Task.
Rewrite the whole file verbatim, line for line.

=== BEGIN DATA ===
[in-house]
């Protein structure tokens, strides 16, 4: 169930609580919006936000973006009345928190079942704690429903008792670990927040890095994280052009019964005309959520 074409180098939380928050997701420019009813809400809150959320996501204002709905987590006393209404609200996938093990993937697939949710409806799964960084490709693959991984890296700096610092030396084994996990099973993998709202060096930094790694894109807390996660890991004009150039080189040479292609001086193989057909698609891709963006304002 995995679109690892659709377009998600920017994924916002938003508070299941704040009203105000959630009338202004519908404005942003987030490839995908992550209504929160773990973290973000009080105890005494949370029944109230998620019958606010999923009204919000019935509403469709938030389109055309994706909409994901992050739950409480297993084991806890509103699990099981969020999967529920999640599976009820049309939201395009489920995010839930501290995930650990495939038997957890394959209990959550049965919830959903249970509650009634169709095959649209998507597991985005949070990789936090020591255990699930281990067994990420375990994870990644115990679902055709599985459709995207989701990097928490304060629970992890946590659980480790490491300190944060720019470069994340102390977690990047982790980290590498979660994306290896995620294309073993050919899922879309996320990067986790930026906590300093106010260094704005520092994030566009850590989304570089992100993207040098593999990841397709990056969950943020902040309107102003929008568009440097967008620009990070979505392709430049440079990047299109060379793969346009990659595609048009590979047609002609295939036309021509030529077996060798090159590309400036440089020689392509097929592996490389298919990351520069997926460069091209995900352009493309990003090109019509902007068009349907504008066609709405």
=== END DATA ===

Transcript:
[in-house]
């Protein structure tokens, strides 16, 4: 169930609580919006936000973006009345928190079942704690429903008792670990927040890095994280052009019964005309959520 074409180098939380928050997701420019009813809400809150959320996501204002709905987590006393209404609200996938093990993937697939949710409806799964960084490709693959991984890296700096610092030396084994996990099973993998709202060096930094790694894109807390996660890991004009150039080189040479292609001086193989057909698609891709963006304002 995995679109690892659709377009998600920017994924916002938003508070299941704040009203105000959630009338202004519908404005942003987030490839995908992550209504929160773990973290973000009080105890005494949370029944109230998620019958606010999923009204919000019935509403469709938030389109055309994706909409994901992050739950409480297993084991806890509103699990099981969020999967529920999640599976009820049309939201395009489920995010839930501290995930650990495939038997957890394959209990959550049965919830959903249970509650009634169709095959649209998507597991985005949070990789936090020591255990699930281990067994990420375990994870990644115990679902055709599985459709995207989701990097928490304060629970992890946590659980480790490491300190944060720019470069994340102390977690990047982790980290590498979660994306290896995620294309073993050919899922879309996320990067986790930026906590300093106010260094704005520092994030566009850590989304570089992100993207040098593999990841397709990056969950943020902040309107102003929008568009440097967008620009990070979505392709430049440079990047299109060379793969346009990659595609048009590979047609002609295939036309021509030529077996060798090159590309400036440089020689392509097929592996490389298919990351520069997926460069091209995900352009493309990003090109019509902007068009349907504008066609709405």